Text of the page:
With the turn from July to August, we have entered the final stretch of the NFL offseason. Training camps have come to conclusion, pre-season games have stirred local controversy. But the best part, fantasy football drafts are finding their way onto personal (and sometimes work) calendars. As readers start to prep their Mike Mayock 2.0 big boards and debate who is worth the first overall pick this year, those who are looking at making a deep playoff run are doing something else. The’yre exploring the coveted late rounds, and looking for sleepers. One name that should be on everyone’s sleeper list for a late WR3 or Flex needs to be Courtland Sutton.
Sutton absolutely killed it at training camp. The 40th overall pick out of SMU, who is listed at 6’3” 218 lbs., turned heads all summer. Back shoulder fades, jump balls, sideline toe taps, you name it this guy has it in his arsenal. His route running was crisp and he was spinning defenders around as if they were being twirled in a local swing dance competition. This is someone who is not only finding his way onto the field this year; he is making a push to be the WR1 in a handful of offensive packages. Sutton not only impressed coaches, but he also impressed the local media.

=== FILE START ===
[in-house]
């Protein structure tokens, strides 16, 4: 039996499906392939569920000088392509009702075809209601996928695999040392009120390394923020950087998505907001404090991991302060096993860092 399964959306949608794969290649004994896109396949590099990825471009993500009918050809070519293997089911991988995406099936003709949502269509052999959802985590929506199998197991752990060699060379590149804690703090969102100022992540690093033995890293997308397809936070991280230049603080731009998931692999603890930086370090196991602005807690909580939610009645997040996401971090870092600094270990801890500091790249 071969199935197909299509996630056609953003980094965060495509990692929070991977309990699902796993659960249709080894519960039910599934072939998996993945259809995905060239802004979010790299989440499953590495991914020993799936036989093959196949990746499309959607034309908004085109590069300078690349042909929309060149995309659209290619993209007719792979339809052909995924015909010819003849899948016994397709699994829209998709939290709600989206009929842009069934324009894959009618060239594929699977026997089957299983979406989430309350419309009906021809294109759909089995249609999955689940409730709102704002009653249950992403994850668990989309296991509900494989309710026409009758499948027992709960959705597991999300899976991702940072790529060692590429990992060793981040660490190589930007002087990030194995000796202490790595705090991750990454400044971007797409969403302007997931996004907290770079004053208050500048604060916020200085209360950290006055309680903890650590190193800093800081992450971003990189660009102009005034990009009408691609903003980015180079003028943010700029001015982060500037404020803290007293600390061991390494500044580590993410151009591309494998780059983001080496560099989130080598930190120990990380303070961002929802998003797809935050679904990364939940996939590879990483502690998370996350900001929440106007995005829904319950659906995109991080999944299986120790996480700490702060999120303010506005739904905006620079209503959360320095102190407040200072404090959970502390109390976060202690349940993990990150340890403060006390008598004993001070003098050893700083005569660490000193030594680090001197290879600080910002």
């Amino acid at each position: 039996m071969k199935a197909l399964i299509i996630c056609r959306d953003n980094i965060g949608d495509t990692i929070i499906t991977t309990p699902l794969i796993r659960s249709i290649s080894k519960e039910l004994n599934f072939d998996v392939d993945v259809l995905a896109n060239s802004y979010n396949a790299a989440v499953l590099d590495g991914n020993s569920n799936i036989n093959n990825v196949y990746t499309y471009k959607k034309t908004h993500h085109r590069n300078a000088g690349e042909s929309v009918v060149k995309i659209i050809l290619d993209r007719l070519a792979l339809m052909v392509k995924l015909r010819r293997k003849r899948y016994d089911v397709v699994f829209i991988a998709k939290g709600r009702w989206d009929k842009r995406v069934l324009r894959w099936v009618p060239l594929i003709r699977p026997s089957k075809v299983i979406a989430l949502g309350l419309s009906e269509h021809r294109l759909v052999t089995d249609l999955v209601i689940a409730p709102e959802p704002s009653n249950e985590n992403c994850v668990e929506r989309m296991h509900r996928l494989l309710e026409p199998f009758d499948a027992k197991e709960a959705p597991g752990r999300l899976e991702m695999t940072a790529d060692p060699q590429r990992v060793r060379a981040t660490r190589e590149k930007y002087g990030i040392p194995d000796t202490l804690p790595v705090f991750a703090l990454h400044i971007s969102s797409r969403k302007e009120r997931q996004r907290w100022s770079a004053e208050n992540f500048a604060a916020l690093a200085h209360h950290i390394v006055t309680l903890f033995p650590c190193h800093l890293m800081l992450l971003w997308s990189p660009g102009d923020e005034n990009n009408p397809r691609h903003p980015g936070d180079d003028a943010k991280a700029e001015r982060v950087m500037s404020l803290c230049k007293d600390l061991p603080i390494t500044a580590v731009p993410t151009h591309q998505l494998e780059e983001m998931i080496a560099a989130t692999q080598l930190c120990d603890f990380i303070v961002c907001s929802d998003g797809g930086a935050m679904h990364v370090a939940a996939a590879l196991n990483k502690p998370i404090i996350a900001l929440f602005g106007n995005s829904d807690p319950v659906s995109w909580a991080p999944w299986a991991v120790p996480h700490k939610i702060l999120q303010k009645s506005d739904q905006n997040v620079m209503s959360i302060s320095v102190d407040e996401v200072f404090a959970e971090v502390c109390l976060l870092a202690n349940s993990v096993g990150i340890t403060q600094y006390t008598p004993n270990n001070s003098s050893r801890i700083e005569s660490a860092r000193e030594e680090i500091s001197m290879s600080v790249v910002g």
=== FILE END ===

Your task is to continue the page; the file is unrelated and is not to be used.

The local media’s narrative for Sutton has shifted from wondering if he’s going to be the Broncos WR3 to arguing if he makes Emmanuel Sanders or even Demaryius Thomas the slot receiver this year. While it’s likely he will be the WR3/slot receiver for the majority of snaps on the field, where Sutton is really going to shine is in the red zone.
Sutton is going to be an absolute nightmare for defenses in the red zone. His size and skill, and two very talented receivers who will already be drawing attention from defenses are going to give him a distinct advantage early on in the season. This is something that Case Keenum has already started to pick up on.
Keenum is already starting to hone in on his chemistry with Sutton, placing throws that only he can make a play on. It’s only a matter of time before Sutton becomes the second, if not the first read in red zone situations. The average CB height in the NFL is 71.89 inches or just a hair under 6’ tall. The average CB1 height is 71.93 inches, meaning the average matchup for Sutton will look like 75 inches lined up against 71.84 inches. With an average 3-inch height advantage, coupled with a 35.5-inch vertical, expect Sutton to be a red zone target for Keenum.
Back shoulder fades, jump balls, sideline toe taps, you name it this guy has it in his arsenal.
His route running was crisp and he was spinning defenders around as if they were being twirled in a local swing dance competition.
Sutton and Thomas are going to be the Two Towers of the West this year. While one draws the CB1, the other will have a distinct height advantage against almost all other secondaries in the NFL. Save yourself a waiver wire acquisition and use a late round draft pick on Sutton, this guy is going to do some damage early and often.